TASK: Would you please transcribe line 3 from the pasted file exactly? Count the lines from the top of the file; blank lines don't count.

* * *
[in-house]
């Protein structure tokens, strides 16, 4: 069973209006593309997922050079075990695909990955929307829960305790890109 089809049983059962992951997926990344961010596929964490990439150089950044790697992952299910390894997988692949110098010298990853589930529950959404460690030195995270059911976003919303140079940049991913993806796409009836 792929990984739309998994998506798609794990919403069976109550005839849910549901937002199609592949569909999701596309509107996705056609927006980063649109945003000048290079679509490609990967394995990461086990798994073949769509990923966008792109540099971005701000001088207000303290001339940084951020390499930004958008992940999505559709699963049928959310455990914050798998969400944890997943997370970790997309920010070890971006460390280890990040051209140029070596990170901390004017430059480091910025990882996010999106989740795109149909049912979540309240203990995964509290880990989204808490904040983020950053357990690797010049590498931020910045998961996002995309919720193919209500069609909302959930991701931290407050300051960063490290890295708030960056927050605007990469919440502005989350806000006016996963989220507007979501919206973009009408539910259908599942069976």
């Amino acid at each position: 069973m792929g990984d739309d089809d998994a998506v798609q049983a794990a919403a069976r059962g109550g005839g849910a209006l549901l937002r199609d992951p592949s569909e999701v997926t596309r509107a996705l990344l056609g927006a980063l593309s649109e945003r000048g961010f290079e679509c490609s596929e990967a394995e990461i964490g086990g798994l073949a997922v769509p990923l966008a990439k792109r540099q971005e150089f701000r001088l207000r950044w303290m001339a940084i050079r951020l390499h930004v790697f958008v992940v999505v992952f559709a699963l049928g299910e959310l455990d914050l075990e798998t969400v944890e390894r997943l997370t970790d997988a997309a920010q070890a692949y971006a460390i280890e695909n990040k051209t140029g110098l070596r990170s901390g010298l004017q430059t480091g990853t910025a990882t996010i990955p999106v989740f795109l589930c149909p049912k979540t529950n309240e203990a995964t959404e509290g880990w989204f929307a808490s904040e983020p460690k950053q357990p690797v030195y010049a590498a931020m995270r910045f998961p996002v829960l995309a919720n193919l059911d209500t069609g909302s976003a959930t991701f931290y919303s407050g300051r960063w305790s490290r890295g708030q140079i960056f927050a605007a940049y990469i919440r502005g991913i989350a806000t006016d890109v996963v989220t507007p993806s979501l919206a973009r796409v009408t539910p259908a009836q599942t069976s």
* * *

């Amino acid at each position: 069973m792929g990984d739309d089809d998994a998506v798609q049983a794990a919403a069976r059962g109550g005839g849910a209006l549901l937002r199609d992951p592949s569909e999701v997926t596309r509107a996705l990344l056609g927006a980063l593309s649109e945003r000048g961010f290079e679509c490609s596929e990967a394995e990461i964490g086990g798994l073949a997922v769509p990923l966008a990439k792109r540099q971005e150089f701000r001088l207000r950044w303290m001339a940084i050079r951020l390499h930004v790697f958008v992940v999505v992952f559709a699963l049928g299910e959310l455990d914050l075990e798998t969400v944890e390894r997943l997370t970790d997988a997309a920010q070890a692949y971006a460390i280890e695909n990040k051209t140029g110098l070596r990170s901390g010298l004017q430059t480091g990853t910025a990882t996010i990955p999106v989740f795109l589930c149909p049912k979540t529950n309240e203990a995964t959404e509290g880990w989204f929307a808490s904040e983020p460690k950053q357990p690797v030195y010049a590498a931020m995270r910045f998961p996002v829960l995309a919720n193919l059911d209500t069609g909302s976003a959930t991701f931290y919303s407050g300051r960063w305790s490290r890295g708030q140079i960056f927050a605007a940049y990469i919440r502005g991913i989350a806000t006016d890109v996963v989220t507007p993806s979501l919206a973009r796409v009408t539910p259908a009836q599942t069976s």